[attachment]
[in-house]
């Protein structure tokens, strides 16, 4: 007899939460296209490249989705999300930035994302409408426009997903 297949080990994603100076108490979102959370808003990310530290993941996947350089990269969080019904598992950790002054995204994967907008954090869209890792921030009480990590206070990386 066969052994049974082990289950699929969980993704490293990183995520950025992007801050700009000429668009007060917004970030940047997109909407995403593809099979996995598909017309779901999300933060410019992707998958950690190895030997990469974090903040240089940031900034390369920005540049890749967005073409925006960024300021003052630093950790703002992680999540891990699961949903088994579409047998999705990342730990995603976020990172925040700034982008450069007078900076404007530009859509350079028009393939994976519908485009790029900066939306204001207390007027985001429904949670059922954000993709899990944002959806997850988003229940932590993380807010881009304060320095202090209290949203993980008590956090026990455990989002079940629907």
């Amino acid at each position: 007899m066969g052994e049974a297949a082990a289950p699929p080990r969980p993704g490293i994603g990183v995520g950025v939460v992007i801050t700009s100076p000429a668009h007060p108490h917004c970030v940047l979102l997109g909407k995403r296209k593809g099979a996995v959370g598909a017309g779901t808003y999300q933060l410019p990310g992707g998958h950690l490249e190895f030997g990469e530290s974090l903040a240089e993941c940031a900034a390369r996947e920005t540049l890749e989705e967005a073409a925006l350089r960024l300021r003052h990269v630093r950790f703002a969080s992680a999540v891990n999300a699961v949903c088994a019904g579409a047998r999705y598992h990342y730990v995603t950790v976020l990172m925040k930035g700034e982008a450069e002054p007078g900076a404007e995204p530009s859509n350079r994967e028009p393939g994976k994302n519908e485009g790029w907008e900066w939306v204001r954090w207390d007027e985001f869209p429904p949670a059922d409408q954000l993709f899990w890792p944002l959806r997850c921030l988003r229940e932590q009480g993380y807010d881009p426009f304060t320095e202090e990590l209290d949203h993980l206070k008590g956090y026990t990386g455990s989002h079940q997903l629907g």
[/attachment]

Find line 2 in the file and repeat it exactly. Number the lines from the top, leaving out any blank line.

């Protein structure tokens, strides 16, 4: 007899939460296209490249989705999300930035994302409408426009997903 297949080990994603100076108490979102959370808003990310530290993941996947350089990269969080019904598992950790002054995204994967907008954090869209890792921030009480990590206070990386 066969052994049974082990289950699929969980993704490293990183995520950025992007801050700009000429668009007060917004970030940047997109909407995403593809099979996995598909017309779901999300933060410019992707998958950690190895030997990469974090903040240089940031900034390369920005540049890749967005073409925006960024300021003052630093950790703002992680999540891990699961949903088994579409047998999705990342730990995603976020990172925040700034982008450069007078900076404007530009859509350079028009393939994976519908485009790029900066939306204001207390007027985001429904949670059922954000993709899990944002959806997850988003229940932590993380807010881009304060320095202090209290949203993980008590956090026990455990989002079940629907």